Between the 861/1861 and the newer ETA/Dubois-Depraz movements, Omega used the ETA (Valjoux) 7750 for a while. This is the lowest end chronograph movement the Swiss watch industry has on offer, with a unidirectional winder and a click spring construction that is slightly dubious Nevertheless a popular movement, and you can find it in many Breitlings, TAGs, and other Swiss watches.
You can tell from the outside by the sub-dial configuration. The 7750 has the sub-dials at 6,9 and 12 o’clock. There are variations available where the sub-dials are in other configurations, but these modifications tend to be problematic. Continue reading
Mitka found this nice little Chopard in Norway, and was kind enough to give it to my wife as a present – unserviced, though
Jerod from Oklahoma sent in this Seamaster, and I quite like the patina and discolouration of the dial.
Some of the luminous compound of the hands has come off, and the movement rattles in the case… Continue reading
What do you do when it’s 5 in the morning and you feel that you don’t need more sleep?
You go downstairs, grab a cup of tea, and code a little library function for the blog, of course!
I thought it would be useful to have access to photos of watches and watch movements by manufacturer, model and calibre, so I’ve put a script together that does exactly that.
Please be aware that only a small part of my photos is on-line, as I only started moving things into a database at the end of January 2014. So with time, this database will get a lot bigger!
Have a go at http://watchguy.co.uk/cgi-bin/library
Not something you will see every day, and as it’s a rare Junghans, it belongs of course to Torsten. The watch has a great looking black dial, red second hand, and, above all, a power reserve indicator at 6 o’clock. Continue reading
Ferdinand sent in this pre-moon Speedmaster. On first sight, the hands look odd, as the bright green luminous compound just doesn’t look right.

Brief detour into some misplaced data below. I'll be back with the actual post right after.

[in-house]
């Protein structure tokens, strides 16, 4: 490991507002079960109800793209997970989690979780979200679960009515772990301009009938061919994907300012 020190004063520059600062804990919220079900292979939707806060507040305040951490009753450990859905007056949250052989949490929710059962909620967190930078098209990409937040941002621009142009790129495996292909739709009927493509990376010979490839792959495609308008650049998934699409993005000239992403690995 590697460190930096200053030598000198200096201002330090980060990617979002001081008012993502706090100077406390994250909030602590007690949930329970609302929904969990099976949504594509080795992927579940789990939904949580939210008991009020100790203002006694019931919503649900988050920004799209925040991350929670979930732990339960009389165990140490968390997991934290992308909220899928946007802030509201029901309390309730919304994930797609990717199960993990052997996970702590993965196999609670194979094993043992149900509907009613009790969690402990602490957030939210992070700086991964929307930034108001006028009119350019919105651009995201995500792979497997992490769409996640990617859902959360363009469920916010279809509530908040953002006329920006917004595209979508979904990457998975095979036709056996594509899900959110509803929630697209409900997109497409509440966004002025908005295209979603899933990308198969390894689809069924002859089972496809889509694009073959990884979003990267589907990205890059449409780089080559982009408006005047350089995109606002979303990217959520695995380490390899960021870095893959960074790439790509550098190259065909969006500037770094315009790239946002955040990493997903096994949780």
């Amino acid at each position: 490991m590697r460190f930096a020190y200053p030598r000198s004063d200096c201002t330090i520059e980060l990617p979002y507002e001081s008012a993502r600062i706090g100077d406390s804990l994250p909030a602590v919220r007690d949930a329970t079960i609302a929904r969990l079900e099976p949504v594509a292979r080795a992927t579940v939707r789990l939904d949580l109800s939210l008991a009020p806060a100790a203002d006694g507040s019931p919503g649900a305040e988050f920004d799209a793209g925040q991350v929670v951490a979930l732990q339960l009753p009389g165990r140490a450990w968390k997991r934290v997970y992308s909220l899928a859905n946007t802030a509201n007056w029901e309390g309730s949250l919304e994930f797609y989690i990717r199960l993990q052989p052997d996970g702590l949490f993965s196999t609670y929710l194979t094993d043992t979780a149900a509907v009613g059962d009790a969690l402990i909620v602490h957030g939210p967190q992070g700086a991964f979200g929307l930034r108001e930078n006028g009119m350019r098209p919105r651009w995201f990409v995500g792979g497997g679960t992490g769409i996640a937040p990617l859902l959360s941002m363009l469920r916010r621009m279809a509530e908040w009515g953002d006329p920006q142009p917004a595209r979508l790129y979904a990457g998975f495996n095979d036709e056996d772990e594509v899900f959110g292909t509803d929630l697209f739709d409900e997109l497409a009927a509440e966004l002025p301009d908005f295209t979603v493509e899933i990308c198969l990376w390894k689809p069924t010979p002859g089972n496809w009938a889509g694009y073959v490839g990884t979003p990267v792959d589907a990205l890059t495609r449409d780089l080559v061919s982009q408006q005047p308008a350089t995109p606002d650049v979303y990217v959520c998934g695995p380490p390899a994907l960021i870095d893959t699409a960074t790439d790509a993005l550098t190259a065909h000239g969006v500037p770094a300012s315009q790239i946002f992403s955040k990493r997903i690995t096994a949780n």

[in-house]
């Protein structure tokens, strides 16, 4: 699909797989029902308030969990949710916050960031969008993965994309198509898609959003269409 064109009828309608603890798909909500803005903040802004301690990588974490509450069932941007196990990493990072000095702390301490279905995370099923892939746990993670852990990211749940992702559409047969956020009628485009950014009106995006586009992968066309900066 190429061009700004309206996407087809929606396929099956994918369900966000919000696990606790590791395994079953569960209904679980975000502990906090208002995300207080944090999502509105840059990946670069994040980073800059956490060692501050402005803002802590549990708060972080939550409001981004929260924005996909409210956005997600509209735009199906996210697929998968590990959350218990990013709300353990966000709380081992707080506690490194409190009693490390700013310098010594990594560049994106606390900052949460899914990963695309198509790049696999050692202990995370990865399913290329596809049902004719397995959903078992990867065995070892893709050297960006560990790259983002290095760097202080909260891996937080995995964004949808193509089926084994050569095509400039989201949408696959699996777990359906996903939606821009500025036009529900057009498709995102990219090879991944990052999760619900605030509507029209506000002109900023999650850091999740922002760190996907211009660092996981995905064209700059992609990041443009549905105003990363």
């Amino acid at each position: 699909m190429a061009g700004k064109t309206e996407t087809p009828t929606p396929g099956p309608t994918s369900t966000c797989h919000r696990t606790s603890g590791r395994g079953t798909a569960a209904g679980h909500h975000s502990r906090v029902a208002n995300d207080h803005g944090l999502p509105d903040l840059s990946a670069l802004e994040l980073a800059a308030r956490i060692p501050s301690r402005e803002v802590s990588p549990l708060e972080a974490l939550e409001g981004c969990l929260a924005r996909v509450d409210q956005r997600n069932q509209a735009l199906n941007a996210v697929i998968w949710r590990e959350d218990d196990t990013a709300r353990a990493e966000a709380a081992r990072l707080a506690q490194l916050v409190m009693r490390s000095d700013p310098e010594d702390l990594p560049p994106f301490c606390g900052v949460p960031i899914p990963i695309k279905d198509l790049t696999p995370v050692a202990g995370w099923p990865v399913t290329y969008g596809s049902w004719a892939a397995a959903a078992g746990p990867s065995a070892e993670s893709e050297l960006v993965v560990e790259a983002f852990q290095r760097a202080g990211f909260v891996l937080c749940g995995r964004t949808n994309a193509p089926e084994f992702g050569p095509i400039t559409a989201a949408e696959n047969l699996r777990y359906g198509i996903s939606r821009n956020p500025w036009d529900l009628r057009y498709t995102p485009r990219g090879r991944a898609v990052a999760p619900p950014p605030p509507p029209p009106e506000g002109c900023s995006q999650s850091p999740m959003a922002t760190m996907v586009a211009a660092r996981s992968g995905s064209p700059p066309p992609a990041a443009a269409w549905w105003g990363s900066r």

Apart from that, the watch looks in good condition, but doesn’t reset properly. Continue reading
Another day, another Zenith… Parashkev from London sent this one in, and he complains that the auto winder doesn’t work, and he would like a new sapphire crystal. Continue reading
The Zenith 405 is a true flyback. Just to avoid confusion, let me explain what that means… Lots of people think just because the hands on their chronograph “fly back” when they re-set it, it’s a flyback. It’s not. The difference between a normal chronograph and a flyback is that you can press the reset button whilst the chronograph is running, and it will instantly re-set the chronograph hands to 0, and continue to run from there. Apparently a feature that was useful to WW2 pilots, and, even though probably not of much use to you and me, something sought after! Continue reading
Michael from Canada sent me this quite rare single-pusher Omega RCAF chronograph. It has the Lemania 2221 movement.
This is a great watch, and I especially like the white dial.
As you can already see on the photo, the central second hand doesn’t reset properly – and it doesn’t even always reset to the same position. Continue reading
Magnus from Sweden sent this one in – a great looking Universal Polerouter. The hands probably aren’t original, as they are a bit on the small side, but the dial and case are in great condition. Continue reading